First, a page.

Revista Brasileira de Criminalística     Open Access  
Revista de Estudios Jurídicos y Criminológicos     Open Access  
Revista de Movimentos Sociais e Conflitos     Open Access  
Revista Digital de la Maestría en Ciencias Penales     Open Access  
Rivista di Studi e Ricerche sulla criminalità organizzata     Open Access  
Science & Global Security: The Technical Basis for Arms Control, Disarmament, and Nonproliferation Initiatives     Hybrid Journal   (Followers: 4)
Security and Defence Quarterly     Open Access   (Followers: 6)
Security Journal     Hybrid Journal   (Followers: 22)
Sexual Abuse in Australia and New Zealand     Full-text available via subscription   (Followers: 9)
South African Crime Quarterly     Open Access   (Followers: 4)
The Howard Journal of Criminal Justice     Hybrid Journal   (Followers: 9)
Theory and Practice of Forensic Science     Open Access   (Followers: 1)
Trauma, Violence, & Abuse     Hybrid Journal   (Followers: 58)
Trends in Organized Crime     Hybrid Journal   (Followers: 372)
URVIO - Revista Latinoamericana de Estudios de Seguridad     Open Access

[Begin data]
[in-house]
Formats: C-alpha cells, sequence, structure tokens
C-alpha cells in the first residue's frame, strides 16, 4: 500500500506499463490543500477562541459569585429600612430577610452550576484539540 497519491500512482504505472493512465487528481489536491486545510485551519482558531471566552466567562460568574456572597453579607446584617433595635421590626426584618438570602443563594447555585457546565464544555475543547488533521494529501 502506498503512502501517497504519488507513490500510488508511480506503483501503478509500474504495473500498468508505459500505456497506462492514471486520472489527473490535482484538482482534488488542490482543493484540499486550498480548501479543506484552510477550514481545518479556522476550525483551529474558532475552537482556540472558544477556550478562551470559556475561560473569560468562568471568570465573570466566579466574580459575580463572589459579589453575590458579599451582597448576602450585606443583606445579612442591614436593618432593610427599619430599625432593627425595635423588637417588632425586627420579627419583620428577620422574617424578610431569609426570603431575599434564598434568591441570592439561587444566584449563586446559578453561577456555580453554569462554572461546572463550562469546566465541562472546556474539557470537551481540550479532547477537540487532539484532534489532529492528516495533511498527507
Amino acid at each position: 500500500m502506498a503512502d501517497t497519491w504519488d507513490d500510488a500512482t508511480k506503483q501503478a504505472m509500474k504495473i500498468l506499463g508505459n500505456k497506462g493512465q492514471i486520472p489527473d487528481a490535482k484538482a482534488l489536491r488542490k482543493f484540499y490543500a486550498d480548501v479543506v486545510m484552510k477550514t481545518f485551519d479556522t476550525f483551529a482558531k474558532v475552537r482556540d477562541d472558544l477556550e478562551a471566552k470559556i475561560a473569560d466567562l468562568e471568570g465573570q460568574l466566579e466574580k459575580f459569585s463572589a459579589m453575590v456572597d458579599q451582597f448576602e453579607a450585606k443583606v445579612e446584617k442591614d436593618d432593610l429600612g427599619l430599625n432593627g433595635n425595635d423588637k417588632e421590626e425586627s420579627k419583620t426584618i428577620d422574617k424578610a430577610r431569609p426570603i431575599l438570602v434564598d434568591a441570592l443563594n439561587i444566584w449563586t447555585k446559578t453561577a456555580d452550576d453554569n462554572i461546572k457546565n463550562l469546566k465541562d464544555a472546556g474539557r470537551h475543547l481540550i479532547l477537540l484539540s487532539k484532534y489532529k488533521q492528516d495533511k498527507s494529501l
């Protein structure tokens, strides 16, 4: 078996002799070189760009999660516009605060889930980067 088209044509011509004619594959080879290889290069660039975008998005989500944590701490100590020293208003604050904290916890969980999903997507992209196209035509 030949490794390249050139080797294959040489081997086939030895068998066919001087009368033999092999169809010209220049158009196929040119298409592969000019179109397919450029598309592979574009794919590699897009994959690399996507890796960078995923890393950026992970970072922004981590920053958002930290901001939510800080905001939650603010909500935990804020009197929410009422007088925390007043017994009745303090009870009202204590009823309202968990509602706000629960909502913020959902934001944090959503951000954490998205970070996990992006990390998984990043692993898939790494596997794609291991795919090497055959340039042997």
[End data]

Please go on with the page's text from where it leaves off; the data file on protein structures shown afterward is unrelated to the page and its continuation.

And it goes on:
Women & Criminal Justice     Hybrid Journal   (Followers: 278)
Women Against Violence : An Australian Feminist Journal     Full-text available via subscription   (Followers: 15)

           

Similar Journals
Journal Cover
Criminology and Criminal Justice
Journal Prestige (SJR): 0.962
Citation Impact (citeScore): 2
Number of Followers: 51  
 
  Hybrid Journal Hybrid journal (It can contain Open Access articles)
ISSN (Print) 1748-8958 - ISSN (Online) 1748-8966
Published by Sage Publications Homepage  [1174 journals]
  • Towards a criminology of public inquiries: From cautious optimism to
           contestation in the Brook House Inquiry

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      Authors: Raphael Schlembach, Emily Luise Hart
      Abstract: Criminology & Criminal Justice, Ahead of Print.